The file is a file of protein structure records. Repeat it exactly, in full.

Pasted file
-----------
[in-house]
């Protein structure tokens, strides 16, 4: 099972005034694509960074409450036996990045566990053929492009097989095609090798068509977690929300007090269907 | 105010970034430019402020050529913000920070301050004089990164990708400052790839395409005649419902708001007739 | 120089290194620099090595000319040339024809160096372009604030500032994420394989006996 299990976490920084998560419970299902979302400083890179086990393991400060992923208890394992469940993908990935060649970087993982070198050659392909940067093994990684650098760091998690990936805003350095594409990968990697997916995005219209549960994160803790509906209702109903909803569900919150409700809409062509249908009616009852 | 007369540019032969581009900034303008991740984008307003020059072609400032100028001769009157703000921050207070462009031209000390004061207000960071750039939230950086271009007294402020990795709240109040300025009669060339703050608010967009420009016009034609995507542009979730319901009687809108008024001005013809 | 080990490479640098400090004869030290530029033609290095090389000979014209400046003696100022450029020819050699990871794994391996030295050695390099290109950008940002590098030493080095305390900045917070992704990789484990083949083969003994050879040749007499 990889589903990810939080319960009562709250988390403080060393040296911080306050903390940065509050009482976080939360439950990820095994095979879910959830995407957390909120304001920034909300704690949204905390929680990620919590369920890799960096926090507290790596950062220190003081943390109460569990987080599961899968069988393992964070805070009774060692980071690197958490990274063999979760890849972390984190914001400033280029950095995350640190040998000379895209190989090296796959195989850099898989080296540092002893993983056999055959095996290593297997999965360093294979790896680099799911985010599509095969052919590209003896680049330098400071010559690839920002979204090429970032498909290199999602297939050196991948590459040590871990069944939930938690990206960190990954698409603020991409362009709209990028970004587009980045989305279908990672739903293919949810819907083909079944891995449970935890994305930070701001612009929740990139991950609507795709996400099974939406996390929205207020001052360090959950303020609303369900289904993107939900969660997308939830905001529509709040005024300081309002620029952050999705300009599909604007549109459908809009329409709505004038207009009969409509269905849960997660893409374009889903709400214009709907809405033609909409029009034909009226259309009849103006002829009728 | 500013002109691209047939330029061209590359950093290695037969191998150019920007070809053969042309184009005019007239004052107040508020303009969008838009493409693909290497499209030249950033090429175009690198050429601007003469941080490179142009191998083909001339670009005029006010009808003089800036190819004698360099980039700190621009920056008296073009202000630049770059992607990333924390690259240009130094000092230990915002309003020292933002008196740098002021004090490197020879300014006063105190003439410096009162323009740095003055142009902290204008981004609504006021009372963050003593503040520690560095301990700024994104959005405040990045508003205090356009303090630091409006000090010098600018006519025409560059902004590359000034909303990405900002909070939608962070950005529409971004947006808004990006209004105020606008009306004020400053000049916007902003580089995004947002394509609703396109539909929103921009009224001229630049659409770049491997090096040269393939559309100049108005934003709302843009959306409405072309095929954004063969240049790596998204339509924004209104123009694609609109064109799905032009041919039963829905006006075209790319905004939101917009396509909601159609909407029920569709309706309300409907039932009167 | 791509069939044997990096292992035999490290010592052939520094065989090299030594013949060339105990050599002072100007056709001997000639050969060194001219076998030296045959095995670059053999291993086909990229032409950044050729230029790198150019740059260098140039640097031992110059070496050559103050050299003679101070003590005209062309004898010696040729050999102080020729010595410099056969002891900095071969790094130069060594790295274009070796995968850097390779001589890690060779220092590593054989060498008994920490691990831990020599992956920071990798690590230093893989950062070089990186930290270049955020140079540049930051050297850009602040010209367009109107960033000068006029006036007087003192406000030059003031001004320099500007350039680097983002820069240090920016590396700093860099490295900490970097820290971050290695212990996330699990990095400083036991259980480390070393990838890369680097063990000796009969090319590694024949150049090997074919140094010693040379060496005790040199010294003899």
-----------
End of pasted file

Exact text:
[in-house]
């Protein structure tokens, strides 16, 4: 099972005034694509960074409450036996990045566990053929492009097989095609090798068509977690929300007090269907 | 105010970034430019402020050529913000920070301050004089990164990708400052790839395409005649419902708001007739 | 120089290194620099090595000319040339024809160096372009604030500032994420394989006996 299990976490920084998560419970299902979302400083890179086990393991400060992923208890394992469940993908990935060649970087993982070198050659392909940067093994990684650098760091998690990936805003350095594409990968990697997916995005219209549960994160803790509906209702109903909803569900919150409700809409062509249908009616009852 | 007369540019032969581009900034303008991740984008307003020059072609400032100028001769009157703000921050207070462009031209000390004061207000960071750039939230950086271009007294402020990795709240109040300025009669060339703050608010967009420009016009034609995507542009979730319901009687809108008024001005013809 | 080990490479640098400090004869030290530029033609290095090389000979014209400046003696100022450029020819050699990871794994391996030295050695390099290109950008940002590098030493080095305390900045917070992704990789484990083949083969003994050879040749007499 990889589903990810939080319960009562709250988390403080060393040296911080306050903390940065509050009482976080939360439950990820095994095979879910959830995407957390909120304001920034909300704690949204905390929680990620919590369920890799960096926090507290790596950062220190003081943390109460569990987080599961899968069988393992964070805070009774060692980071690197958490990274063999979760890849972390984190914001400033280029950095995350640190040998000379895209190989090296796959195989850099898989080296540092002893993983056999055959095996290593297997999965360093294979790896680099799911985010599509095969052919590209003896680049330098400071010559690839920002979204090429970032498909290199999602297939050196991948590459040590871990069944939930938690990206960190990954698409603020991409362009709209990028970004587009980045989305279908990672739903293919949810819907083909079944891995449970935890994305930070701001612009929740990139991950609507795709996400099974939406996390929205207020001052360090959950303020609303369900289904993107939900969660997308939830905001529509709040005024300081309002620029952050999705300009599909604007549109459908809009329409709505004038207009009969409509269905849960997660893409374009889903709400214009709907809405033609909409029009034909009226259309009849103006002829009728 | 500013002109691209047939330029061209590359950093290695037969191998150019920007070809053969042309184009005019007239004052107040508020303009969008838009493409693909290497499209030249950033090429175009690198050429601007003469941080490179142009191998083909001339670009005029006010009808003089800036190819004698360099980039700190621009920056008296073009202000630049770059992607990333924390690259240009130094000092230990915002309003020292933002008196740098002021004090490197020879300014006063105190003439410096009162323009740095003055142009902290204008981004609504006021009372963050003593503040520690560095301990700024994104959005405040990045508003205090356009303090630091409006000090010098600018006519025409560059902004590359000034909303990405900002909070939608962070950005529409971004947006808004990006209004105020606008009306004020400053000049916007902003580089995004947002394509609703396109539909929103921009009224001229630049659409770049491997090096040269393939559309100049108005934003709302843009959306409405072309095929954004063969240049790596998204339509924004209104123009694609609109064109799905032009041919039963829905006006075209790319905004939101917009396509909601159609909407029920569709309706309300409907039932009167 | 791509069939044997990096292992035999490290010592052939520094065989090299030594013949060339105990050599002072100007056709001997000639050969060194001219076998030296045959095995670059053999291993086909990229032409950044050729230029790198150019740059260098140039640097031992110059070496050559103050050299003679101070003590005209062309004898010696040729050999102080020729010595410099056969002891900095071969790094130069060594790295274009070796995968850097390779001589890690060779220092590593054989060498008994920490691990831990020599992956920071990798690590230093893989950062070089990186930290270049955020140079540049930051050297850009602040010209367009109107960033000068006029006036007087003192406000030059003031001004320099500007350039680097983002820069240090920016590396700093860099490295900490970097820290971050290695212990996330699990990095400083036991259980480390070393990838890369680097063990000796009969090319590694024949150049090997074919140094010693040379060496005790040199010294003899």